Is is Possible to Reverse a Rhinoplasty?

I had rhinoplasty 2 years ago to have 3 things done: 1) Dorsal hump reduced 2) Septum shortened 3) Nostrils reduced I am now starting to regret 1) and 2). Reason being, the smaller dorsal hump seems to accentuate the bulbessness of my nasal tip, and by shortening my septum, my nostrils actually appear more pronounced.

I would like to know whether it is possible to get my dorsal hump back to how it was, and to have my septum lengthened slightly so that my nostrils do not look so upturned. If so, how effective would the results be?

Doctor Answers 15

Rhinoplasty repair - fixing a poor nose job

Rhinoplasty procedures can improve structural dimensions of the nose. In this particular case, the structural components of the nose were reduced, now necessitating a secondary rhinoplasty to build the dorsum and nasal tip back. This may require harvesting of autologous cartilage to improve structural support and is quite possible.

Los Angeles Plastic Surgeon
4.8 out of 5 stars 94 reviews

See an experienced revision rhinoplasty surgeon

It is impossible to completely reverse a rhinoplasty, but there are ways to build up the dorsal hump if it has been over-resected. This can be done with cartilage graft taken from the inside of the nose. If the septum has been shortened too much, extended spreader grafts can be done along with some other maneuvers in an attempt to lengthen the nose. The flaring nostrils can be reduced with alar base incisions if needed. The bridge can probably be built up several millimeters and the tip can be projected a few millimeters.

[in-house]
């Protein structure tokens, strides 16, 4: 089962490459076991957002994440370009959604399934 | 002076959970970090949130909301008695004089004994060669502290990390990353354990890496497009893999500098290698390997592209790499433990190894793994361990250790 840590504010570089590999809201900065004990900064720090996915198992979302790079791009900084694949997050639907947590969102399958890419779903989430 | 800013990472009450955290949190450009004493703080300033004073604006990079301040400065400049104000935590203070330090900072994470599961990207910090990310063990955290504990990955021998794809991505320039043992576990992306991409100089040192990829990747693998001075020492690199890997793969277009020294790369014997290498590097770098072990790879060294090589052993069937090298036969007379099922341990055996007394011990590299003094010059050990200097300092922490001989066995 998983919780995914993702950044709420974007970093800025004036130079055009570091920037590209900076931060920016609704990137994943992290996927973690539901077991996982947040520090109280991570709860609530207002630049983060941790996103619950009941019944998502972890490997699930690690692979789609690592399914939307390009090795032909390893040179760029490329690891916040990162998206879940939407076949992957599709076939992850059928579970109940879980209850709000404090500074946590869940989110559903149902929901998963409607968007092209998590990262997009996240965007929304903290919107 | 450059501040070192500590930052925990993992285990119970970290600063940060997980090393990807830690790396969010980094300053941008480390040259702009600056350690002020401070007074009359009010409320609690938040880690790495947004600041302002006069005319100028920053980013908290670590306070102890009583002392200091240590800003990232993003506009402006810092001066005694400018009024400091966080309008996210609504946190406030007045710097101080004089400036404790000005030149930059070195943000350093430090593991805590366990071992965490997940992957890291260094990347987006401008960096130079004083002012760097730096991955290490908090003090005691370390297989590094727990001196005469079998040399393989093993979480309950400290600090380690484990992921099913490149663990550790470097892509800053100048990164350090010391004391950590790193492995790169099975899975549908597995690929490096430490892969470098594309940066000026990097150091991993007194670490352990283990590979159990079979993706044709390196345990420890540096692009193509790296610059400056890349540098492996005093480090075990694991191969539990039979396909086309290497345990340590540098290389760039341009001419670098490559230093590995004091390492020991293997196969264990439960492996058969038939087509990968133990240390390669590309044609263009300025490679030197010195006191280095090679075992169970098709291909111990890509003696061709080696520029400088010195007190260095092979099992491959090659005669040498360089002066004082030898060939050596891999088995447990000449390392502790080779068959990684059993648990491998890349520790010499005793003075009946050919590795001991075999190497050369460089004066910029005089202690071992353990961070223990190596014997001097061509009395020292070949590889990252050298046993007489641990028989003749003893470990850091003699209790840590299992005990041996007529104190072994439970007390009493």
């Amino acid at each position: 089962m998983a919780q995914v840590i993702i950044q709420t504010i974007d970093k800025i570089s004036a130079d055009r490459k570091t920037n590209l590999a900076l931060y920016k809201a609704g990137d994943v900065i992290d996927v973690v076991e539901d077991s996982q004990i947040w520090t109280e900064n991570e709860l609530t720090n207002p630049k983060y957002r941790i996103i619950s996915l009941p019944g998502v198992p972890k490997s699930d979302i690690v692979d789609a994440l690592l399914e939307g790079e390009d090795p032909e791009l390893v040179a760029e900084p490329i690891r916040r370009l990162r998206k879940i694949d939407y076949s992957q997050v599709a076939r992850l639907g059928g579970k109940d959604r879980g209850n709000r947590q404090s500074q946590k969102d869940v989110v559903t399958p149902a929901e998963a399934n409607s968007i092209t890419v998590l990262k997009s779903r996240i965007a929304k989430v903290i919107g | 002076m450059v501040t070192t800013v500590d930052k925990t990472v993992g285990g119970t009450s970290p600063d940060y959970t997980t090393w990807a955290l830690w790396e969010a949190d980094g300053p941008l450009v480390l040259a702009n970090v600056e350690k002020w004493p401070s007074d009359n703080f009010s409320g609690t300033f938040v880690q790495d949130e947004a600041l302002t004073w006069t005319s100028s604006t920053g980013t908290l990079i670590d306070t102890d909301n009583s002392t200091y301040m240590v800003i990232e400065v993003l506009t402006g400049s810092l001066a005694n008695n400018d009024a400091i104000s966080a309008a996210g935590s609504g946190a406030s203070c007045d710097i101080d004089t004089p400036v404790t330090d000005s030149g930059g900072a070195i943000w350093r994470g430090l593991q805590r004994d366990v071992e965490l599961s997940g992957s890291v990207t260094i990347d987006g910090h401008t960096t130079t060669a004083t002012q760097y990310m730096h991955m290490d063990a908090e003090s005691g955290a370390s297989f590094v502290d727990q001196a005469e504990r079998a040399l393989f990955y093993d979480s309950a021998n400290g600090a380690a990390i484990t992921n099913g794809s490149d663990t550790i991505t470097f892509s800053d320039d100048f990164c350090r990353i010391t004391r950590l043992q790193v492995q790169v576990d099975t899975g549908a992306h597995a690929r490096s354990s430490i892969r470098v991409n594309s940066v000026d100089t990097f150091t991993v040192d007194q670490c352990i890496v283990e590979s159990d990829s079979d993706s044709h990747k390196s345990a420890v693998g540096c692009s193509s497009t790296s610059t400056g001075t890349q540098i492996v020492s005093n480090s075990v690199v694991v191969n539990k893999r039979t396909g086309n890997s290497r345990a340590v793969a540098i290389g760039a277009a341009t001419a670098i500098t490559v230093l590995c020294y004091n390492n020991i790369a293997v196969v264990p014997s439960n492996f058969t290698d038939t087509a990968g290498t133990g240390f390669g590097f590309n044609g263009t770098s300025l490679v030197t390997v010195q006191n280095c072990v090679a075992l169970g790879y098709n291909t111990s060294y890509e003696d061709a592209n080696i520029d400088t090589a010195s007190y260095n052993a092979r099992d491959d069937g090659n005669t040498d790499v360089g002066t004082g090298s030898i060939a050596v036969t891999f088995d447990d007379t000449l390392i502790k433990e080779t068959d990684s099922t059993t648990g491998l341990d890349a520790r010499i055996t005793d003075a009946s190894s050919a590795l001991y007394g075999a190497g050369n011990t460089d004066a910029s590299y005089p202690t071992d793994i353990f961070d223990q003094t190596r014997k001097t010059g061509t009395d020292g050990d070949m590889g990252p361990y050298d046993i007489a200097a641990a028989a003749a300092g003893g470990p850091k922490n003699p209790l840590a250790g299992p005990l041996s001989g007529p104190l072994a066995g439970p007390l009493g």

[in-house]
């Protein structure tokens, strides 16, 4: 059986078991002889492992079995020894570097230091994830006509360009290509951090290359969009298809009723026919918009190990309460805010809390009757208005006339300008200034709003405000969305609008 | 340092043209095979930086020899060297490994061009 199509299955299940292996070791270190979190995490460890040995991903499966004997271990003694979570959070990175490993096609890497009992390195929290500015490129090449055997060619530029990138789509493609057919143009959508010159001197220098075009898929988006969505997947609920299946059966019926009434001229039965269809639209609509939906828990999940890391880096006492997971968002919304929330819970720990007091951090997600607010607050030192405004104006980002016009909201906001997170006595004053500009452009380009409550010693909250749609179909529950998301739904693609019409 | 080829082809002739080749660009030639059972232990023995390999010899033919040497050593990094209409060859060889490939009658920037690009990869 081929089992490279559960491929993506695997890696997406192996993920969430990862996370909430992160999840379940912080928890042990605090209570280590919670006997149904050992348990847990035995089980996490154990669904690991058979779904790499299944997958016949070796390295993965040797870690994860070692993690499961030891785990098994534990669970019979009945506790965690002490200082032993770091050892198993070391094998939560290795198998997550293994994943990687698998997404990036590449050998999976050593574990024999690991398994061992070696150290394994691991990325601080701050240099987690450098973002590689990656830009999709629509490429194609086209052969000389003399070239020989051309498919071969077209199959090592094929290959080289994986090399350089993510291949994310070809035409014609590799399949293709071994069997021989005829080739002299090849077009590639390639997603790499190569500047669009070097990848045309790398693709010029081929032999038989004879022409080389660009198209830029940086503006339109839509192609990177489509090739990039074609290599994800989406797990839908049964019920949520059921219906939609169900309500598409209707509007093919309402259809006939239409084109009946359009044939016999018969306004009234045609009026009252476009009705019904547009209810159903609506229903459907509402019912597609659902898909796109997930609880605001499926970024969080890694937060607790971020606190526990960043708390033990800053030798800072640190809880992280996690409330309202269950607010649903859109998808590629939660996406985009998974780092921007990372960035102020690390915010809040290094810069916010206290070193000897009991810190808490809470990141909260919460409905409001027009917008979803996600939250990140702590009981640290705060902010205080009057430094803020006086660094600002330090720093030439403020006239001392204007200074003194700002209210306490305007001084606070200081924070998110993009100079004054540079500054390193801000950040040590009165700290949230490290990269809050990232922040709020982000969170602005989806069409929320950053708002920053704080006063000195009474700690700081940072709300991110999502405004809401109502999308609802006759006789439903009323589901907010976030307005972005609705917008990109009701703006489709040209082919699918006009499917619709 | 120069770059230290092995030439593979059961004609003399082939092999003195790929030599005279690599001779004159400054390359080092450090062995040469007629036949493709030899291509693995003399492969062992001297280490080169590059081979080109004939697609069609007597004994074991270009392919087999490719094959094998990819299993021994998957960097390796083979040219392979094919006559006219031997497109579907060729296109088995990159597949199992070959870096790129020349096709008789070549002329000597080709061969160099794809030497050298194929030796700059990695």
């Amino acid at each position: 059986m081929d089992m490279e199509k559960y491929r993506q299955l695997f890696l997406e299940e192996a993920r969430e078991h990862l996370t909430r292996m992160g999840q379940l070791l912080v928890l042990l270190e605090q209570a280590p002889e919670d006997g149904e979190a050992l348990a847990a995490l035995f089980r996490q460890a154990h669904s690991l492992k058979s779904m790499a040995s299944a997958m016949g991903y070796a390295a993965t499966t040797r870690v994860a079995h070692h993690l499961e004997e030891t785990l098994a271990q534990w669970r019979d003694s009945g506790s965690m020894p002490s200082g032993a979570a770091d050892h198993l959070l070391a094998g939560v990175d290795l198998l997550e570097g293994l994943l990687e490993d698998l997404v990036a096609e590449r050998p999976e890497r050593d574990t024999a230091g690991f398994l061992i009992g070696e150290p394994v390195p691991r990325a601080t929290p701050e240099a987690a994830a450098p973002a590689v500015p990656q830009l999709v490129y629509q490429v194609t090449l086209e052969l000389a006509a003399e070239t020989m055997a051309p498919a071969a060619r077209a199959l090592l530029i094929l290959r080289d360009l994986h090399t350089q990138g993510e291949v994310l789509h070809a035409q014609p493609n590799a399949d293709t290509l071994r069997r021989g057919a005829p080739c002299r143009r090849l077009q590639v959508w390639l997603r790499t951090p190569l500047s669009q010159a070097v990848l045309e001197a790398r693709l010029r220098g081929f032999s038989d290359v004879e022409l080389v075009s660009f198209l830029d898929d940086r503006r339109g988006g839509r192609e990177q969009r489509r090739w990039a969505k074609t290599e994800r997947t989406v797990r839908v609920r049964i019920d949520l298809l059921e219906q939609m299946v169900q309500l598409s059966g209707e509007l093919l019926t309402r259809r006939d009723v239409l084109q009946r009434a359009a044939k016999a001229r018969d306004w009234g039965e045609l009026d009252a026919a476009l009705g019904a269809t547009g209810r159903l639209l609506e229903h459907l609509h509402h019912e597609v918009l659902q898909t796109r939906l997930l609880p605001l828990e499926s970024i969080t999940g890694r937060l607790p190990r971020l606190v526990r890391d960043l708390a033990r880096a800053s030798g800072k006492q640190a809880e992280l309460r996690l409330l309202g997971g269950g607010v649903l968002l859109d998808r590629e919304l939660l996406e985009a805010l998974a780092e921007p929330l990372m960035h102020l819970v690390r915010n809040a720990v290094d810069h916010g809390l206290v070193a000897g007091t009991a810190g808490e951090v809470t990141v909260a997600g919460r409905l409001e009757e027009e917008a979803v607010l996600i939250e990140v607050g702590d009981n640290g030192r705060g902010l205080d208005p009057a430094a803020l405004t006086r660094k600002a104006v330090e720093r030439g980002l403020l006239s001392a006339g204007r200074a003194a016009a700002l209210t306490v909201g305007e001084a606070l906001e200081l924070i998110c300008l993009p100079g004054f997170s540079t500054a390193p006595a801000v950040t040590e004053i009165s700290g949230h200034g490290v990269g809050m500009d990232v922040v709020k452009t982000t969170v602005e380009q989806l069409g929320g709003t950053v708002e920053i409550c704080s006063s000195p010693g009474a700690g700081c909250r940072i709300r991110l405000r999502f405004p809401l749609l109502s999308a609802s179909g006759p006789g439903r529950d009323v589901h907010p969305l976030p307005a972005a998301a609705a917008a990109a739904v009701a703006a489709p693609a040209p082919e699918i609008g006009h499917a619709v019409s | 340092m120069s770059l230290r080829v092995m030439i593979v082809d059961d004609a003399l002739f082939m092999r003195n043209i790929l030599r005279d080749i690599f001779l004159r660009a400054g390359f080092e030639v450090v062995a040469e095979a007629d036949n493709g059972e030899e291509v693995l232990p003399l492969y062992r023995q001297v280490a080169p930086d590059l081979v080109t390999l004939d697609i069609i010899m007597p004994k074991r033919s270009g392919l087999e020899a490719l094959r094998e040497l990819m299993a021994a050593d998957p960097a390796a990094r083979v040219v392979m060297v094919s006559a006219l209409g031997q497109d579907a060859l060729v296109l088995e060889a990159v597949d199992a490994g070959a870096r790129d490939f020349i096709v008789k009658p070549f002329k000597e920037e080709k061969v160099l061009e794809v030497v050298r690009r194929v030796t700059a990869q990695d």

William Portuese, MD
Seattle Facial Plastic Surgeon
4.8 out of 5 stars 145 reviews

Rhinoplasty Reversal

First, you need to see an experienced revision rhinoplasty surgeon to evaluate your entire face and the effect of the aesthetic changes your contemplating. Discuss whether or not your original nose is the best goal if you have additional surgery.

Richard W. Fleming, MD
Beverly Hills Facial Plastic Surgeon
4.9 out of 5 stars 39 reviews

Possible to Reverse Rhinoplasty

It is difficult for me to see well your areas of concern in the photos that you offered. Close-up and more clinically oriented photos would allow me to give you a better answer to your questions. Nevertheless, it seems to me that your contours can be improved with a revision rhinoplasty. It is important that you seek the services of a rhinoplasty surgeon with substantial experience in both primary and revision rhinoplasty.

In good hands, I feel confident that your desired improvements can be achieved. The surgeon, or surgeons, that you consult with can discuss the potential effectiveness of procedures in achieving the results you desire.

Sigmund L. Sattenspiel, MD
Freehold Facial Plastic Surgeon

Reverse a rhinoplasty

You have a very difficult post rhinoplasty issue. I would recommend you see Dr. Jack Gunter in Dallas, Texas for this revision.

From MIAMI Dr. B

Darryl J. Blinski, MD
Miami Plastic Surgeon
4.6 out of 5 stars 174 reviews

Revision rhinoplasty to fix an over-resected dorsum and over-rotated tip